Attack to survive is the mantra for India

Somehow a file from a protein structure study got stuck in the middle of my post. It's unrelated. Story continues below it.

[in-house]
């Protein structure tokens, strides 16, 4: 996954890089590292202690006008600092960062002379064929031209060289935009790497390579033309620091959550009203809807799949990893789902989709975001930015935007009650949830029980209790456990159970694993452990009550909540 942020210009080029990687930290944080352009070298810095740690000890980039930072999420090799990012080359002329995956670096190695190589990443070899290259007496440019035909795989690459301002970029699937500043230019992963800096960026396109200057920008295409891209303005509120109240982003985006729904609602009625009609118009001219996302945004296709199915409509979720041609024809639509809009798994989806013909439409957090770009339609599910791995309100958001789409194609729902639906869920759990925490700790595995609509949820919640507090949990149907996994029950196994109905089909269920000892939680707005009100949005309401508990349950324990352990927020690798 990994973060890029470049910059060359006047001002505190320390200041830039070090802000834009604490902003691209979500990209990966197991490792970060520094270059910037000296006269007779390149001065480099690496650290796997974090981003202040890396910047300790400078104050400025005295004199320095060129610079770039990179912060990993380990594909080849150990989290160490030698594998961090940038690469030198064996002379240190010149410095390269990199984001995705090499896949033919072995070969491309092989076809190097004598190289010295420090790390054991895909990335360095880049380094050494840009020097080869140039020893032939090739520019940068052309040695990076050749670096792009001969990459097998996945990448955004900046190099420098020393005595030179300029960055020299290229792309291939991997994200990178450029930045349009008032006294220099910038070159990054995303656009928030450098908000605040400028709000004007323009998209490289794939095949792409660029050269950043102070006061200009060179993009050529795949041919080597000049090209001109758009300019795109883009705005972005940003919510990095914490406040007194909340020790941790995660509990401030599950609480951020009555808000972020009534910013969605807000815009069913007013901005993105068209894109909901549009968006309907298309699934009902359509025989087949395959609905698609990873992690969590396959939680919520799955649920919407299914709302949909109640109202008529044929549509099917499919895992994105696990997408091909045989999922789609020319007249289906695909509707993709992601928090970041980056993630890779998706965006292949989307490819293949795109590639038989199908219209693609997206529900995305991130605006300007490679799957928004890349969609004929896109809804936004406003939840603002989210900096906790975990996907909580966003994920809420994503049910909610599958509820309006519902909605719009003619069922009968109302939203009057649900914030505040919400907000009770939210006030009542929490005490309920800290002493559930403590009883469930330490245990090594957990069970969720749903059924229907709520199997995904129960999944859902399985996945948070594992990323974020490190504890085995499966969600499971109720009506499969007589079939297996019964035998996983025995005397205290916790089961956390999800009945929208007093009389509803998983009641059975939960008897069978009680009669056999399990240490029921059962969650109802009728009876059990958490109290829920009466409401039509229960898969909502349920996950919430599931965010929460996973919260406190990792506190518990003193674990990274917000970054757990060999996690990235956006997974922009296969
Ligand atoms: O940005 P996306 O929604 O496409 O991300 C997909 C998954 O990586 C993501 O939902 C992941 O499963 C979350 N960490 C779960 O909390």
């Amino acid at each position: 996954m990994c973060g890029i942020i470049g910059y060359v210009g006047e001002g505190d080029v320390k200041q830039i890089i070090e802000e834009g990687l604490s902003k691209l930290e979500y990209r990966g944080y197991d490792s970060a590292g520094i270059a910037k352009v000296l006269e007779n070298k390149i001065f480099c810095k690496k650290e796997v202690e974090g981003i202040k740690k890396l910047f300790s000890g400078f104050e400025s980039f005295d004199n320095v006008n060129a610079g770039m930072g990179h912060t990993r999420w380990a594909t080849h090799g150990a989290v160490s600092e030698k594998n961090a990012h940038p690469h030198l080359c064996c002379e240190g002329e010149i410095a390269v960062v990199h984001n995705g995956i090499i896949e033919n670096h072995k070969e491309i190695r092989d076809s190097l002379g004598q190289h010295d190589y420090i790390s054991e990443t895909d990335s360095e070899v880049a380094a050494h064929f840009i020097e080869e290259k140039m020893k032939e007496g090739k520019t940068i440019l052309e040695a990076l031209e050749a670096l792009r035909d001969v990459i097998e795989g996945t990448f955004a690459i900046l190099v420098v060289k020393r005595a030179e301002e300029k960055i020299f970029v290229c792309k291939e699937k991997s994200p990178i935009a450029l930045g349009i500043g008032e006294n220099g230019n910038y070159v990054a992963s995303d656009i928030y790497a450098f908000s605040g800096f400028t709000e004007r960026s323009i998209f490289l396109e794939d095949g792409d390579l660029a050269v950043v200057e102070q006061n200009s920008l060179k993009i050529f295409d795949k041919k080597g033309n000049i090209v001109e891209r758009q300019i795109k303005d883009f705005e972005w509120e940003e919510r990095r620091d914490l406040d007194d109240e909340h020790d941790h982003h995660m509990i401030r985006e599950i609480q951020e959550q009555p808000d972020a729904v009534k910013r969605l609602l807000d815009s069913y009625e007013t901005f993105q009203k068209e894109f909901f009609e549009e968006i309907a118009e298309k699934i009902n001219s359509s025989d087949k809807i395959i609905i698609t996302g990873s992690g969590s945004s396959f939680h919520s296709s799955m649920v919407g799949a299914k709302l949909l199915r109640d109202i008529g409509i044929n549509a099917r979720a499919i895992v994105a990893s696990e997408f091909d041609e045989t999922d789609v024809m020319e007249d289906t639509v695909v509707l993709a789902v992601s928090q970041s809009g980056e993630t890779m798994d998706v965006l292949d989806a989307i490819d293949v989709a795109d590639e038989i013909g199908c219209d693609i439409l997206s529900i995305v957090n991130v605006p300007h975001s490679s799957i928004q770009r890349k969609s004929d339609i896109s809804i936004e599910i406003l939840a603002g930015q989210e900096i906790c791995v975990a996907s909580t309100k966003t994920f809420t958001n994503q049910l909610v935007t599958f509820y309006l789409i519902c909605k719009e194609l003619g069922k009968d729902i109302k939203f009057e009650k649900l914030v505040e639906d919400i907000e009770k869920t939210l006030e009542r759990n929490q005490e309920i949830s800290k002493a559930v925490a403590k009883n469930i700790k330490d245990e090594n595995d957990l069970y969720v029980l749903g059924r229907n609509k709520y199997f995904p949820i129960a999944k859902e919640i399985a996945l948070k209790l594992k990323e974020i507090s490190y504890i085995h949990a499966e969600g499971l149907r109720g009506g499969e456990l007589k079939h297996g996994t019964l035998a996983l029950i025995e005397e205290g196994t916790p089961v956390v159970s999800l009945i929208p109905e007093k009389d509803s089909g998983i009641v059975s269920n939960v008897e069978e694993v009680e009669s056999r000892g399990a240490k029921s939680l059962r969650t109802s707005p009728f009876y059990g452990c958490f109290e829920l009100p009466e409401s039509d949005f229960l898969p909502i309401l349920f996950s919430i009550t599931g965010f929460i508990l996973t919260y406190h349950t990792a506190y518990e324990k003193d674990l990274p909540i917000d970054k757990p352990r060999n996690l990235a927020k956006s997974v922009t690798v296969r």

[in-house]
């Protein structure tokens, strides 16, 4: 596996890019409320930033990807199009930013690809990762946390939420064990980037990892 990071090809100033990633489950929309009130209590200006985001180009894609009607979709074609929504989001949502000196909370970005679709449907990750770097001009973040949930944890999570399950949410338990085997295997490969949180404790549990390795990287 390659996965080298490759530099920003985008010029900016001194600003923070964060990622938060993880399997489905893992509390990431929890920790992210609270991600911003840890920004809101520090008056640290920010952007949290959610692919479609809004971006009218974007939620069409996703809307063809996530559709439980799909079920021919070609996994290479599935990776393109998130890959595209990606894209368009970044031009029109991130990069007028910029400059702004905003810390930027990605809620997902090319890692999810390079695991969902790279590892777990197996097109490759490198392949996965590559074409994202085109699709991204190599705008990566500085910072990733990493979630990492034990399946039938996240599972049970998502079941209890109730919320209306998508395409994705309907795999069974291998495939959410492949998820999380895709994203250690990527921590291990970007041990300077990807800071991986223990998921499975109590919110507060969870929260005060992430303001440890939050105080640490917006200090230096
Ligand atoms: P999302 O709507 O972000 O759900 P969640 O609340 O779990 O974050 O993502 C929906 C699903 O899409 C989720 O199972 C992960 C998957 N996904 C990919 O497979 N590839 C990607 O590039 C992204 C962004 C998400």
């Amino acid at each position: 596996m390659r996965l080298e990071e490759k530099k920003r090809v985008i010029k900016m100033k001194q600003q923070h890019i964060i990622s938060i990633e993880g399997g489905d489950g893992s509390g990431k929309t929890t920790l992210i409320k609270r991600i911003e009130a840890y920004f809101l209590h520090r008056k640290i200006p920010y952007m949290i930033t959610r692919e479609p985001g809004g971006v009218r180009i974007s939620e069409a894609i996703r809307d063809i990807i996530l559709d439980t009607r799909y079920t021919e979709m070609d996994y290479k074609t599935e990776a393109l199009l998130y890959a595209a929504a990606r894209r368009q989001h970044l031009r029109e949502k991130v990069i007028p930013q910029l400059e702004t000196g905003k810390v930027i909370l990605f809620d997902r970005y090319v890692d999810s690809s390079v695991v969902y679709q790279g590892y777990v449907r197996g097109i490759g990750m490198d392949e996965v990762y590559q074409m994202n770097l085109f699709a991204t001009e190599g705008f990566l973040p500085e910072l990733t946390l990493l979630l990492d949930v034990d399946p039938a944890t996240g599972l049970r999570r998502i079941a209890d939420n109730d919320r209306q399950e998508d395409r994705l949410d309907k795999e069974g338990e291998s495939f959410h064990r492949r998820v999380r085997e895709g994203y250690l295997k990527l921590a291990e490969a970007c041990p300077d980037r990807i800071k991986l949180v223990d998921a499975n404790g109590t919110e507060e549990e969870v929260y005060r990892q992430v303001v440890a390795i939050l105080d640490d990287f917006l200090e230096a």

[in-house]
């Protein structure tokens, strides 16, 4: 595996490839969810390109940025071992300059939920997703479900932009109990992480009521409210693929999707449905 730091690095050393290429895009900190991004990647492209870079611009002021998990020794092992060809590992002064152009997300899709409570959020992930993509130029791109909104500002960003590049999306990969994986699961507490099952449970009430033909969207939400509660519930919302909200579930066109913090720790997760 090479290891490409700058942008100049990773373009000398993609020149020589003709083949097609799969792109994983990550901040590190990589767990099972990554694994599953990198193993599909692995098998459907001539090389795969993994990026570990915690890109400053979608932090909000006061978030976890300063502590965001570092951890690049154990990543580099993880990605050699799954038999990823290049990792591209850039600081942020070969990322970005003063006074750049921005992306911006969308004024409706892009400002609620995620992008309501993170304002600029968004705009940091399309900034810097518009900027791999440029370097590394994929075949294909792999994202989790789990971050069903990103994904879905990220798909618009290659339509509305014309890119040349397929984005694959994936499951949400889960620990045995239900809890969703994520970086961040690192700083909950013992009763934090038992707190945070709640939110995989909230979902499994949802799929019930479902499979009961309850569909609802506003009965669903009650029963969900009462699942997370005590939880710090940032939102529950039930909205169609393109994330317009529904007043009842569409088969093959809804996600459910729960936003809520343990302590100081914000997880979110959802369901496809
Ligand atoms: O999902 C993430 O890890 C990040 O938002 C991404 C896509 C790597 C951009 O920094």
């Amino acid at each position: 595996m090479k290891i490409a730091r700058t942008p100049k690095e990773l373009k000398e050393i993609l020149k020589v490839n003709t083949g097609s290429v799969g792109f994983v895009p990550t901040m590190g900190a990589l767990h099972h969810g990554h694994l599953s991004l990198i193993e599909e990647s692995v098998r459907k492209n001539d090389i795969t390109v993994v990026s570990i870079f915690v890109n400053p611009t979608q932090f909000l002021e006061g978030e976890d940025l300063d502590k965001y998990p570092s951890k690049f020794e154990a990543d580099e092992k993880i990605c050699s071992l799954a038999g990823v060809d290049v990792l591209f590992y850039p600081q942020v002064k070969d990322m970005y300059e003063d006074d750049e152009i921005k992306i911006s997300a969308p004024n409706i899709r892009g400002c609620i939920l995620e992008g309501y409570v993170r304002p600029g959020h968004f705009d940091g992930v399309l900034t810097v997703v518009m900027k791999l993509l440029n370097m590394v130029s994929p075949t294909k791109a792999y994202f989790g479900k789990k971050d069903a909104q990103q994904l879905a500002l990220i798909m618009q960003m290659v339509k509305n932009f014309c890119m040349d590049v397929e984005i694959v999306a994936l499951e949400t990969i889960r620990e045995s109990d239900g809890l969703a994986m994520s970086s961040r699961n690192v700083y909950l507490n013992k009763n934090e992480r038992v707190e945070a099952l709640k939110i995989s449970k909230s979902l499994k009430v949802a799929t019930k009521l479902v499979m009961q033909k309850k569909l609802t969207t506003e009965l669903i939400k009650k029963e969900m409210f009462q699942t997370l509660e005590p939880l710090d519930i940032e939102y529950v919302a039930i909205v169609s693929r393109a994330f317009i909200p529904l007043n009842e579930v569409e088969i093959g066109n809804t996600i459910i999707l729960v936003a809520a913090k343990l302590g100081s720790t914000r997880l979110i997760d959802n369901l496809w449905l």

India captain Rohit Sharma and head coach Rahul Dravid (AFP Photo)NEW DELHI: On Wednesday afternoon, Virat Kohli batted against net bowlers for a good 45 minutes in the Kotla nets, freshened up, had a few words with head coach Rahul Dravid and zoomed out of the premises even as rest of the Indian team just got into an intense session of nets.What Kohli did while he was at the nets highlighted the template for batters in spin-friendly conditions. The practice pitches were visibly bare, dry and looked as crumbly as a cookie. Virat walked up to the good length area and vigorously scratched the surface across its breadth. As left-arm spinner Saurabh Kumar and off-spinners Pulkit Narang and Hrithik Shokeen plugged away at the spot, Kohli kept charging down the track, clearly looking to attack. Off the pacers, the front-foot press was evident even while putting away the short ones. The objective of the entire session was to sharpen his run-scoring ability.Read AlsoIndia vs Australia: Virat Kohli spends extra hours against spinners in the netsIndia’s batting-mainstay Virat Kohli on Wednesday spent extra time with spinners at the nets during a practice session at Feroz Shah Kotla stadium in New Delhi ahead of the second Test against Australia.Touring teams crumbling in a hurry usually exaggerates the amount of help Indian spinners derive from these surfaces. It actually boils down to how batters devise a strategy to actually put runs on the board. Indian batters, of late, had struggled to put big scores on home pitches. The current team is close to actually cracking that code having posted 400 batting second in the first Test in Nagpur last week. Two days before the second Test against Australia, Dravid, an absolute master of batting in Indian conditions in his playing days, laid out the mindset of his team management which revolves around the importance of counter-attacking.Read AlsoCheteshwar Pujara’s 100th Test milestone is a reflection of longevity and resilience: Rahul DravidWith India Test no.3 Cheteshwar Pujara all set for his milestone 100th match against Australia starting Friday, head coach Rahul Dravid was all praise for the senior batter, saying that the feat is the reflection of ‘longevity, resilience and ability to handle success and failure’. Dravid, who“Sometimes on tricky wickets and different conditions, you need to play slightly differently. You have to strike a fine balance between defence and being able to put the attack back on the opposition bowlers. On wickets like these, if you sit back and are not able to put that pressure back, it can build up to a point where you can lose two to three quick wickets,” Dravid said on Wednesday.“Rohit (Sharma), whenever he got an opportunity, put the pressure back on opposition in Nagpur. That’s what Axar and Jadeja did very well during their partnership. It is not the only way you can play but, in these conditions, being able to put pressure back on the opponents is important,” he elaborated.This is exactly why the team management is eager to draft Shreyas Iyer back into the XI. After Rishabh Pant, Iyer has been India’s most destructive Test batter in these conditions in the last 15 months.“Shreyas has played well but what has stood out is his temperament in quite a few pressure situations since he has been around. Right through his debut game in Kanpur and in last year and half, every time he has been in tough situations, he, Rishabh and Jadeja are the ones who have been bailing us out and playing those critical knocks. Along with his skill of playing spin really well, he has spent a lot of time in domestic cricket before getting in, obviously he understands how to get runs,” Dravid mentioned.While all the focus has been on how capricious the pitches will be, Team India has gone back to the drawing board and have put emphasis on batters resurrecting their form.